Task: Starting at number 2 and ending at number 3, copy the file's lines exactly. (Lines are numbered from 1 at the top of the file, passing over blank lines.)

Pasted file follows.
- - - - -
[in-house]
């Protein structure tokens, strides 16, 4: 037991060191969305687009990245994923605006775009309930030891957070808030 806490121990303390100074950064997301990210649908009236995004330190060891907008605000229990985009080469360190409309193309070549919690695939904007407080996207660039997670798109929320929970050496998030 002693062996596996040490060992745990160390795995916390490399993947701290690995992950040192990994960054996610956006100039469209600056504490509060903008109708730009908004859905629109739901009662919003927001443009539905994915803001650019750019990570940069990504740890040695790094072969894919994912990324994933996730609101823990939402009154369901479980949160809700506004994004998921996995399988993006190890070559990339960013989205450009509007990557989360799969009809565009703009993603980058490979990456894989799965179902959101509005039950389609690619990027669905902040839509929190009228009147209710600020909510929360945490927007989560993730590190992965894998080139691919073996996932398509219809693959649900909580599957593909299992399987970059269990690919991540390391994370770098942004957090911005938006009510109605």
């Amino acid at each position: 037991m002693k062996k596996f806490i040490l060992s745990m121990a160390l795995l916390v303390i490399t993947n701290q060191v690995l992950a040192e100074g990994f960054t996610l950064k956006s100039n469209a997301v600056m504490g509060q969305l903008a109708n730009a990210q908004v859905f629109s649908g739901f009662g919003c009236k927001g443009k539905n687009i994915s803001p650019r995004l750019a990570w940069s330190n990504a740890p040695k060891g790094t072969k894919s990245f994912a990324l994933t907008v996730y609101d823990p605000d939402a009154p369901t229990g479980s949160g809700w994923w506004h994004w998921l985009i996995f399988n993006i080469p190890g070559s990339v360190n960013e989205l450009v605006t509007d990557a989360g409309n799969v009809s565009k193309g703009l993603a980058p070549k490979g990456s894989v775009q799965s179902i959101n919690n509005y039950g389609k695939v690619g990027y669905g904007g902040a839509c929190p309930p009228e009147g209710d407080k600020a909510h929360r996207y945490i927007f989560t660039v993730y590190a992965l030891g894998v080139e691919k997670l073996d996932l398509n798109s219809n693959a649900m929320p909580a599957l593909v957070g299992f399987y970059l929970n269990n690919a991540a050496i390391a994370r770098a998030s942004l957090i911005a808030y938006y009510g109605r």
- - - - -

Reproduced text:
């Protein structure tokens, strides 16, 4: 037991060191969305687009990245994923605006775009309930030891957070808030 806490121990303390100074950064997301990210649908009236995004330190060891907008605000229990985009080469360190409309193309070549919690695939904007407080996207660039997670798109929320929970050496998030 002693062996596996040490060992745990160390795995916390490399993947701290690995992950040192990994960054996610956006100039469209600056504490509060903008109708730009908004859905629109739901009662919003927001443009539905994915803001650019750019990570940069990504740890040695790094072969894919994912990324994933996730609101823990939402009154369901479980949160809700506004994004998921996995399988993006190890070559990339960013989205450009509007990557989360799969009809565009703009993603980058490979990456894989799965179902959101509005039950389609690619990027669905902040839509929190009228009147209710600020909510929360945490927007989560993730590190992965894998080139691919073996996932398509219809693959649900909580599957593909299992399987970059269990690919991540390391994370770098942004957090911005938006009510109605």
């Amino acid at each position: 037991m002693k062996k596996f806490i040490l060992s745990m121990a160390l795995l916390v303390i490399t993947n701290q060191v690995l992950a040192e100074g990994f960054t996610l950064k956006s100039n469209a997301v600056m504490g509060q969305l903008a109708n730009a990210q908004v859905f629109s649908g739901f009662g919003c009236k927001g443009k539905n687009i994915s803001p650019r995004l750019a990570w940069s330190n990504a740890p040695k060891g790094t072969k894919s990245f994912a990324l994933t907008v996730y609101d823990p605000d939402a009154p369901t229990g479980s949160g809700w994923w506004h994004w998921l985009i996995f399988n993006i080469p190890g070559s990339v360190n960013e989205l450009v605006t509007d990557a989360g409309n799969v009809s565009k193309g703009l993603a980058p070549k490979g990456s894989v775009q799965s179902i959101n919690n509005y039950g389609k695939v690619g990027y669905g904007g902040a839509c929190p309930p009228e009147g209710d407080k600020a909510h929360r996207y945490i927007f989560t660039v993730y590190a992965l030891g894998v080139e691919k997670l073996d996932l398509n798109s219809n693959a649900m929320p909580a599957l593909v957070g299992f399987y970059l929970n269990n690919a991540a050496i390391a994370r770098a998030s942004l957090i911005a808030y938006y009510g109605r």